Personal privacy is something that’s becoming more and more scarce on the internet. Social networking sites encourage complete disclosure from participants, who blindly and willingly put their entire lives on display for their friends list.
Facebook, obviously one of the most popular social networking sites, has become an addiction for many; a day without a status update is not a day worth living for. Entire photo shoots are dedicated to a new profile picture, and god forbid a Wall go without maintenance.
The youth of today, Generation Y, or the Echo Boomers, are associated with an innate ability to manipulate technology. Our parents ask for help with their cell phones, we’re supposed to be able to fix the unstable internet connection, and I guess we were just born knowing HTML, right? Yeah we’re good at it, but we need to get off of it sometimes.
Technology is change, and change is progress, and progress is good. But things are being taken too far, if you ask me. Facebook is turning into Stalkbook. Not only are my friends posting their most insignificant, mundane activities, but they are telling everyone exactly where they are with the new Places feature. My question is: who cares? If you’re at Safeway, awesome. But do I need to know that? No. No one needs to know that. Why is there the need to tell everyone your exact movements on a day-to-day basis? Is it approval we’re after?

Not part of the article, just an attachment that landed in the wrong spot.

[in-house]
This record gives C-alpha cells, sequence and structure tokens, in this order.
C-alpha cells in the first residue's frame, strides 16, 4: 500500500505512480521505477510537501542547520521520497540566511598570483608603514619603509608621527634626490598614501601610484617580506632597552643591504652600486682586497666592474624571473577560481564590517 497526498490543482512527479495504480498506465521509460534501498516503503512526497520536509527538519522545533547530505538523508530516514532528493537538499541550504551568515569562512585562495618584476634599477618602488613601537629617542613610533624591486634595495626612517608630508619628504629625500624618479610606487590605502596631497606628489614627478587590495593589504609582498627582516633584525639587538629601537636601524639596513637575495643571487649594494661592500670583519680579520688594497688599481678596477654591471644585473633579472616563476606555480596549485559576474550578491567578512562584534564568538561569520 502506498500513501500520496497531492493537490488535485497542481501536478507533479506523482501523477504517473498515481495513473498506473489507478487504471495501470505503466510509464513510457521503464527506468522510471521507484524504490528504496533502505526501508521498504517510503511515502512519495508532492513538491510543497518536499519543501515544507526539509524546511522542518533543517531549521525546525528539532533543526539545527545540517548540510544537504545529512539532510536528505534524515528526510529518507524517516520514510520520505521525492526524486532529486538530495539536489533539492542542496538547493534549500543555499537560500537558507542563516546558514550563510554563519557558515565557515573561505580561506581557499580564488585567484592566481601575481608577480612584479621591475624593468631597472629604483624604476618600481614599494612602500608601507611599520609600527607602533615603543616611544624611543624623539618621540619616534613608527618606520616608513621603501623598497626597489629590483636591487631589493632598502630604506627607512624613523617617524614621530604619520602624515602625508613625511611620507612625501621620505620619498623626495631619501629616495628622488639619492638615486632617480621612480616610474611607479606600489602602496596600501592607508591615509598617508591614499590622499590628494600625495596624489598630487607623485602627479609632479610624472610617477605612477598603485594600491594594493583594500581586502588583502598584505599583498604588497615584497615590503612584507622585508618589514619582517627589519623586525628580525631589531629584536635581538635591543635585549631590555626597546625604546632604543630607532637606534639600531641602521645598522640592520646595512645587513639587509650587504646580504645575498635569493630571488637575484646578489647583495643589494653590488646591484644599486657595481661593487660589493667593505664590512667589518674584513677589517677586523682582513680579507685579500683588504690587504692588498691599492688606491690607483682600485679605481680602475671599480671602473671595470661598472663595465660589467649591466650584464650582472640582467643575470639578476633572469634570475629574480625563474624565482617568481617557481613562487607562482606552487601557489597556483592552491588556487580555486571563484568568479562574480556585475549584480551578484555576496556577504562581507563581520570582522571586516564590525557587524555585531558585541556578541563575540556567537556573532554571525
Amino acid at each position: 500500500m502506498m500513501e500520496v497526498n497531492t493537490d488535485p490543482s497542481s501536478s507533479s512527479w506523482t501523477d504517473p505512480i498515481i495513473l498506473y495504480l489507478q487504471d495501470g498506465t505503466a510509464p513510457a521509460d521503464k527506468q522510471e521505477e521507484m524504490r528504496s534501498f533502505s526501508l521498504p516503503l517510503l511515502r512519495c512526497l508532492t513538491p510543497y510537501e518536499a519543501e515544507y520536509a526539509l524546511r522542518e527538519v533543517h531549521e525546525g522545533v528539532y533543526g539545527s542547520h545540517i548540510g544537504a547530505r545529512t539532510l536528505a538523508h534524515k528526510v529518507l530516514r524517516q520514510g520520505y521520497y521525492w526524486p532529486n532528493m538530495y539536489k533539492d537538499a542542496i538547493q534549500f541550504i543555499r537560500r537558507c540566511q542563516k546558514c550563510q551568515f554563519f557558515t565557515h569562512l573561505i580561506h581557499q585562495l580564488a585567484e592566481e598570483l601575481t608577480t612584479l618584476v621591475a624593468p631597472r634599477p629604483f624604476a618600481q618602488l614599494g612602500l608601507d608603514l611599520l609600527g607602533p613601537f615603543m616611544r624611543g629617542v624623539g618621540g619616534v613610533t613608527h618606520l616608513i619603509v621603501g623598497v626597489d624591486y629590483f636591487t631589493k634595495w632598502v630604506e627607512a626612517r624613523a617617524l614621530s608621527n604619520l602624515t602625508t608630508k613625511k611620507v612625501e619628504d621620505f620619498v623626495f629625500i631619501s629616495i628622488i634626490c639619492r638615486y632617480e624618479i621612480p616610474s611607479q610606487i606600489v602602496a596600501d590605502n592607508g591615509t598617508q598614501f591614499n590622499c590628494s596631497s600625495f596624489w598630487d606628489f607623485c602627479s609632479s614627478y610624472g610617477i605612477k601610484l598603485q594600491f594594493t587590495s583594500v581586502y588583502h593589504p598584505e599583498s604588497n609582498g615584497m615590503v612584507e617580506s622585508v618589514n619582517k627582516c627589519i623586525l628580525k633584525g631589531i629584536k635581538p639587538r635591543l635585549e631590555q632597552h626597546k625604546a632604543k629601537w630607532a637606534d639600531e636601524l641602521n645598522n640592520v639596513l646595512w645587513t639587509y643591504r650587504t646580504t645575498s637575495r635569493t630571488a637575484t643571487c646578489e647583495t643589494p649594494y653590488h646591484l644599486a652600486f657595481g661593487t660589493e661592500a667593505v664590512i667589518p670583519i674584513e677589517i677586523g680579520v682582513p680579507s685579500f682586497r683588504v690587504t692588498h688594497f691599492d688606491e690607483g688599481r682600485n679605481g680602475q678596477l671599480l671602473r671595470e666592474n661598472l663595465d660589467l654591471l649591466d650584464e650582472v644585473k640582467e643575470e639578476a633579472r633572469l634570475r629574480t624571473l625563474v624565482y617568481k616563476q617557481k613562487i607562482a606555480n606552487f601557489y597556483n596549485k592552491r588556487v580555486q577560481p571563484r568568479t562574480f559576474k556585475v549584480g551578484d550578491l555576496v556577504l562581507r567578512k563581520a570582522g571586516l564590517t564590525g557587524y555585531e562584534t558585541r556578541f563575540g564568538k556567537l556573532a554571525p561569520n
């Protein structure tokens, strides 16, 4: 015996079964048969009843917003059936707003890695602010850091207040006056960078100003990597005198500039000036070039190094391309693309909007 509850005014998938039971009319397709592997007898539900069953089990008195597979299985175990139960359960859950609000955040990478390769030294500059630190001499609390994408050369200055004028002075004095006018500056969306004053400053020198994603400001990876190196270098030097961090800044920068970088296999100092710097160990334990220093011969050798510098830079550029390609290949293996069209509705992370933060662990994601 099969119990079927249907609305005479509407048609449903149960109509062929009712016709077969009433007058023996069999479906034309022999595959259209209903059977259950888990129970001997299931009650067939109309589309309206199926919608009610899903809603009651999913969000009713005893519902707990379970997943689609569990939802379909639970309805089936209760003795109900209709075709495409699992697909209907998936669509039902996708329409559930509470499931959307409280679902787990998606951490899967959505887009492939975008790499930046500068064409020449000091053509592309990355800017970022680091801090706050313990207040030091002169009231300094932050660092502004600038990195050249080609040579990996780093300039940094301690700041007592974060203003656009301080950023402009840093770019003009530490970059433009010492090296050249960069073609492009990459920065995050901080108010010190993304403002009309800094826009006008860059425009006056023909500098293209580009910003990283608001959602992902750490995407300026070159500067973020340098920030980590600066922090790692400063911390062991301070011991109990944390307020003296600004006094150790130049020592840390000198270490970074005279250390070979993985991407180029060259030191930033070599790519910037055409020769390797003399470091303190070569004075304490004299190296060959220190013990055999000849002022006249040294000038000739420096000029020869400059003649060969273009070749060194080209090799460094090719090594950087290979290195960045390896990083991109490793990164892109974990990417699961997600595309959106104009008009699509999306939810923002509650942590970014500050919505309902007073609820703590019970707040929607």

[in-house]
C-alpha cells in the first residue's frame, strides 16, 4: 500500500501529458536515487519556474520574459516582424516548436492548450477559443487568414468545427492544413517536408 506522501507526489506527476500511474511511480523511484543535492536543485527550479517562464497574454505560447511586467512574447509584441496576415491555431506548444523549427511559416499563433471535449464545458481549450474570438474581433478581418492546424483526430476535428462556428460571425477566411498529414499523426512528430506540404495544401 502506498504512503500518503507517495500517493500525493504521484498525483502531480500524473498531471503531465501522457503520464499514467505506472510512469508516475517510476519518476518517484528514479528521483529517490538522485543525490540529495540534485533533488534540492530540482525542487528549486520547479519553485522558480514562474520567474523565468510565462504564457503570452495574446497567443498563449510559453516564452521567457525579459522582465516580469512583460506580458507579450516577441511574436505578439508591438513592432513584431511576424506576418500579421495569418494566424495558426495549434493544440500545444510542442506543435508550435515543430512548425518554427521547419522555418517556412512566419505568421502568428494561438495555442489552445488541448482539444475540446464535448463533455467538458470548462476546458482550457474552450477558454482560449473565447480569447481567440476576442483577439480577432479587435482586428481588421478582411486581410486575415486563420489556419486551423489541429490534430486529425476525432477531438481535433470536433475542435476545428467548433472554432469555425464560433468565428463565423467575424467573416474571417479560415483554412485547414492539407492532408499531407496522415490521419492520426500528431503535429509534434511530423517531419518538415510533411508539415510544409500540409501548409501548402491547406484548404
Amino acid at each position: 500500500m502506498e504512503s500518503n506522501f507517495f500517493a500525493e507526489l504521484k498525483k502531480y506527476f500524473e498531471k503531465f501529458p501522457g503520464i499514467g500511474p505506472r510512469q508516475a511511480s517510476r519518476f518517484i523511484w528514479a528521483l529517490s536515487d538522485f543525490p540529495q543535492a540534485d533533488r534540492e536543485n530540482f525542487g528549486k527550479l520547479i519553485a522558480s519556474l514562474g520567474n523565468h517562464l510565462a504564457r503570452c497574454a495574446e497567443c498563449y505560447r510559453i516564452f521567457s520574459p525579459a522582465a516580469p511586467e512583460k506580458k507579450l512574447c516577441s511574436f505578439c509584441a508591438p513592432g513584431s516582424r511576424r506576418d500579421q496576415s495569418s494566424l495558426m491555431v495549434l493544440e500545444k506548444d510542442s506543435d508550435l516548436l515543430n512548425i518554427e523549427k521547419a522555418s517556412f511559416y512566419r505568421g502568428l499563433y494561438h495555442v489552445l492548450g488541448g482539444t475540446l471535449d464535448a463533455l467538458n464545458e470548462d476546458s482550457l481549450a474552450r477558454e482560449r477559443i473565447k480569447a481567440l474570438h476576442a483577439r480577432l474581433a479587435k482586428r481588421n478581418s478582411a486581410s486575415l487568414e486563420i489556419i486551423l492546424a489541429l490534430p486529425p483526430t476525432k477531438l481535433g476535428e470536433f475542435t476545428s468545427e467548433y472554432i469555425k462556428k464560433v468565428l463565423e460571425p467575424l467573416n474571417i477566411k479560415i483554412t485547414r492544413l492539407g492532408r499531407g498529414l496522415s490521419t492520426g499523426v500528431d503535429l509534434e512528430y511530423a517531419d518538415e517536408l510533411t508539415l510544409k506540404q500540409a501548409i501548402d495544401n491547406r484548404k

It’s a complete paradox: there’s a constant panic concerning identity theft and information security, but at the same time, people will literally post everything and anything onto their profiles. It doesn’t make sense.
Technology is an invaluable tool, but it will take over if we hand ourselves over to it.
This post is under Books, because I think it’s scary and disappointing how people insist upon putting their entire lives on the internet for people to “like.”